But when the coronavirus’ spread in a county shifts from low or medium to high — based on benchmarks the state outlines — the county must submit a plan to bring transmission levels back down, or it risks returning to the rules under Colorado’s safer-at-home order. When a county experiences a worsening trend, the state public-health department monitors the county’s case counts for two weeks and may alter or remove the variance if deemed necessary.
In the week of July 13, 15 counties were notified that the virus’ trend has become intense enough that their variances must be reconsidered, Hunsaker Ryan said.
Those are Arapahoe, Adams, Broomfield, Chaffee, Custer, Denver, Douglas, Eagle, El Paso, Garfield, Grand, Larimer, Mineral, Pitkin and Prowers counties, according to Ryan.
Instead of submitting a mitigation plan, counties also can choose to return to the safer-at-home order with no variances. Eight of those counties decided to do so, and Ryan did not have the list on hand but said they were mainly the smaller counties.
Read about the standards counties must meet to keep a variance here.
The state’s status check on variances comes less than a week after Colorado issued a statewide order requiring people to wear masks in public indoor spaces and began a two-week pause on accepting any new variance applications.
The slowdown of Colorado’s reopening comes as state researchers have projected a steep upward curve in COVID-19 hospitalizations that could exceed Colorado’s capacity of intensive-care beds in September, with a peak in intensive-care unit need occurring sometime in October, according to researchers at the Colorado School of Public Health.
“We are very worried that without these corrections Coloradans are taking and these increased efforts of social distancing that we would risk being a national hotspot,” Polis said at the July 21 news conference. As of July 20, the state has seen 1,643 deaths due to COVID-19, according to the state’s website.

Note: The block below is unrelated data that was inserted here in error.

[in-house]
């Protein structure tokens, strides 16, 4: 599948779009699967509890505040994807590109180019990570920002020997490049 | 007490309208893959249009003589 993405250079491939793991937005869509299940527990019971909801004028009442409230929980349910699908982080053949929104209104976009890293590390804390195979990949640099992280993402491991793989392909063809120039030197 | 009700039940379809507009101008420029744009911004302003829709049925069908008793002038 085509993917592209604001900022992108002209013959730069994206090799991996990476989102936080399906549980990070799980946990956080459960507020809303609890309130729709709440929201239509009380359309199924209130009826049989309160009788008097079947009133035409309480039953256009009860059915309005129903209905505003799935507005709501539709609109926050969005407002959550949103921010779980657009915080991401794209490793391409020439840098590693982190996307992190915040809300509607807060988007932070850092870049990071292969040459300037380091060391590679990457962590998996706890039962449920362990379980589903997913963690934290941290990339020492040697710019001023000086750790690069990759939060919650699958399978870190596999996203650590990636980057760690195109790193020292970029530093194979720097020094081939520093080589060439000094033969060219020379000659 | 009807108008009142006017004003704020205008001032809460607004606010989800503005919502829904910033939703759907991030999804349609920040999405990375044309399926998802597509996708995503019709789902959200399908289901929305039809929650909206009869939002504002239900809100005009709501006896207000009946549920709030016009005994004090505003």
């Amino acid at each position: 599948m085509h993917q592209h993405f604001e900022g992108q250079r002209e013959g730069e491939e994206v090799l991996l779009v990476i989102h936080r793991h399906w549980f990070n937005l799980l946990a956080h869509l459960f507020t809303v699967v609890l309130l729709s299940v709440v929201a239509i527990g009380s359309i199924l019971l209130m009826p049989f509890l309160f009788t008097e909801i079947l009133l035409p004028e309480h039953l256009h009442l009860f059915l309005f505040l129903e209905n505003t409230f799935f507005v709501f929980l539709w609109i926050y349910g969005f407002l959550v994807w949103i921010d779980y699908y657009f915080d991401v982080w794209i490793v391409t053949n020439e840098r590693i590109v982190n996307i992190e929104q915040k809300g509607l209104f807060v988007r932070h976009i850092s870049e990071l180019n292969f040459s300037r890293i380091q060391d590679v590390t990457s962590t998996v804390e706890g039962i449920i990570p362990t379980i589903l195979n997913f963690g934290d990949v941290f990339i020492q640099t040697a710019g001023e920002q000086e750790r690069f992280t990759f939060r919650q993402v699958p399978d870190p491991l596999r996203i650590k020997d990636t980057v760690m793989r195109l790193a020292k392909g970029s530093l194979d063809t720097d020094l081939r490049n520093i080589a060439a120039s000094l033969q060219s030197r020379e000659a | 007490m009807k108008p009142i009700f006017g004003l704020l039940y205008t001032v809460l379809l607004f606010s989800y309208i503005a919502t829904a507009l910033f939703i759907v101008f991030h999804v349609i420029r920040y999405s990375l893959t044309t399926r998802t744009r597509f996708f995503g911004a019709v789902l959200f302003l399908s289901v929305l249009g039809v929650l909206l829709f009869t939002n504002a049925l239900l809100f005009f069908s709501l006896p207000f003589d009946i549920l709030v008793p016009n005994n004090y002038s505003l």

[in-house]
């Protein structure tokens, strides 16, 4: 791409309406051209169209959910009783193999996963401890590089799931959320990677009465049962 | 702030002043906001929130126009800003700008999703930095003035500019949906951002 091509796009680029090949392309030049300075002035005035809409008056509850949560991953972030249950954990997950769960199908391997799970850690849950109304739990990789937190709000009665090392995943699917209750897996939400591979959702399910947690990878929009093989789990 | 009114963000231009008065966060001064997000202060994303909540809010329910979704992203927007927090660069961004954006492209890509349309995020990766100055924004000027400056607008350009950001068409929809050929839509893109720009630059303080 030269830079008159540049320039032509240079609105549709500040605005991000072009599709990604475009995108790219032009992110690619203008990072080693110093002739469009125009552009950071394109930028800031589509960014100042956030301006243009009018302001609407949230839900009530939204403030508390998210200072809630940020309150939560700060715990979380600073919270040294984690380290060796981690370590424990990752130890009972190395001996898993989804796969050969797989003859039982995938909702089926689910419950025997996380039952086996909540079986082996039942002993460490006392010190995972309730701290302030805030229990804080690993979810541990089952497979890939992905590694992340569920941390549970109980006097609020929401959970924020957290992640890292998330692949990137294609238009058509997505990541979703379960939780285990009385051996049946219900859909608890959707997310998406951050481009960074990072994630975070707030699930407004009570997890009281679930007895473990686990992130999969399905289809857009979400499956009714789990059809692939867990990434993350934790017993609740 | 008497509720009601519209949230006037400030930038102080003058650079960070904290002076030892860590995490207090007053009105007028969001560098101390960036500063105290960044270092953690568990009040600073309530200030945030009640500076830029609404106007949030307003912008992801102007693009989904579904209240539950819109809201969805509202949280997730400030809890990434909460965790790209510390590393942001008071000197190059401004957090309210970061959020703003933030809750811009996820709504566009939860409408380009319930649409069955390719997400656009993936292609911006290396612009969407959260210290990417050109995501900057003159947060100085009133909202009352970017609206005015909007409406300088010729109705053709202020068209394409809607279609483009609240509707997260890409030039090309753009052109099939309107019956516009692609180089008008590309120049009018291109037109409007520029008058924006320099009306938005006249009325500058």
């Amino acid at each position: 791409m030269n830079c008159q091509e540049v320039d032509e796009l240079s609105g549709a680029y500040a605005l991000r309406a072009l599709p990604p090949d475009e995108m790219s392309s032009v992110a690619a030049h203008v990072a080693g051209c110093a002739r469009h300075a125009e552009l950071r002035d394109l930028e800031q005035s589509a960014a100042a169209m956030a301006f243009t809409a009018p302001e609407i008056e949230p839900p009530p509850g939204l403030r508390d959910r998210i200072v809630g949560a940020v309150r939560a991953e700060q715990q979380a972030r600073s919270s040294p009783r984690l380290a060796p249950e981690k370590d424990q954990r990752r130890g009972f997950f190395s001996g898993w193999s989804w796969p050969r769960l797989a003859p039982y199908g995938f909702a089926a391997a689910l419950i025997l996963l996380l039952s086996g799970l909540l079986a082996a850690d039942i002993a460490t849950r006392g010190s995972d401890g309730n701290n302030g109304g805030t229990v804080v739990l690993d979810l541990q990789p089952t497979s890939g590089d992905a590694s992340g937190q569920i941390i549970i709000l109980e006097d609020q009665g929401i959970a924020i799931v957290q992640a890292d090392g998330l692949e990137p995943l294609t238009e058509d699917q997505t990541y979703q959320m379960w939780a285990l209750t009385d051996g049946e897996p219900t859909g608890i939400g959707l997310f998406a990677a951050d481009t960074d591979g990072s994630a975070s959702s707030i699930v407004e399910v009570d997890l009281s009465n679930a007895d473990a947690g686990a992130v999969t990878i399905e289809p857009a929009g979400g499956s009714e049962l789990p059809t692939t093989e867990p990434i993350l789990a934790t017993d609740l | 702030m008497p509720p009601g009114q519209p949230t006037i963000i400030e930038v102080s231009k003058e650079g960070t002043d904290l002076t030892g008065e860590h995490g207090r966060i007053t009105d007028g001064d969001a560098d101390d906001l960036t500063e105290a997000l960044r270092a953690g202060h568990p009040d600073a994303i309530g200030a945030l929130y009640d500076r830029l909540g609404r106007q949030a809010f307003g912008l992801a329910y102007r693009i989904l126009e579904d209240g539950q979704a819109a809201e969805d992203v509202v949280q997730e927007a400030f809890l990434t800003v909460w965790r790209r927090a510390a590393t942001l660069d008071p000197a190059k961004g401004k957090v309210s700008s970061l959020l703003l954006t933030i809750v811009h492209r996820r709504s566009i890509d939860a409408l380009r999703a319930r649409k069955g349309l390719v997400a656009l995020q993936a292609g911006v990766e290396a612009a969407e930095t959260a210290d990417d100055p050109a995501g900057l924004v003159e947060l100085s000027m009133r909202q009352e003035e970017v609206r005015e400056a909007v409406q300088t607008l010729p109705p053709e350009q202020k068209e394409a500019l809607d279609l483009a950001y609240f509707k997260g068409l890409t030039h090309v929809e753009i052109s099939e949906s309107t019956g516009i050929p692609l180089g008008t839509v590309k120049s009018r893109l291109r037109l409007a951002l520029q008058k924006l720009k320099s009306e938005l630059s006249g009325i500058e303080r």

Coloradans in the 20-29 age group appear to be driving coronavirus cases in the state, putting at risk their parents, grandparents and others, Polis said.
Colorado's uptick may be attributable to bars and nightclubs and potentially to public protests, Polis has said.
Large social gatherings have contributed to that trend, added Polis, discouraging house parties.
“Have four people over — just have four of your besties over,” said Polis, who warns that a large party could spread the virus to dozens and land one or two of them in the hospital.
“No one wants to be mature beyond their age, but that’s what the times call for,” Polis added.
Polis’ presentation at the news conference urged people to go “back to basics” on social distancing, meaning people should take the following steps:
• Work from home if possible.
• When Coloradans camp, going with their household or with another household, not a broader group.
• When having friends over, stay outside.
• Limit groups to fewer than 10 people. Under the safer-at-home order, gatherings of more than 10 people in public and private spaces in general are still prohibited, except for in certain settings such as day camps, recreational sports leagues or events in public.
• Taking fewer trips to grocery store or ordering groceries online, especially for Coloradans at high risk of severe illness or death from COVID-19.
The safer-at-home order went into effect April 27 and was updated in May and June as the state chose to reopen more businesses and activities.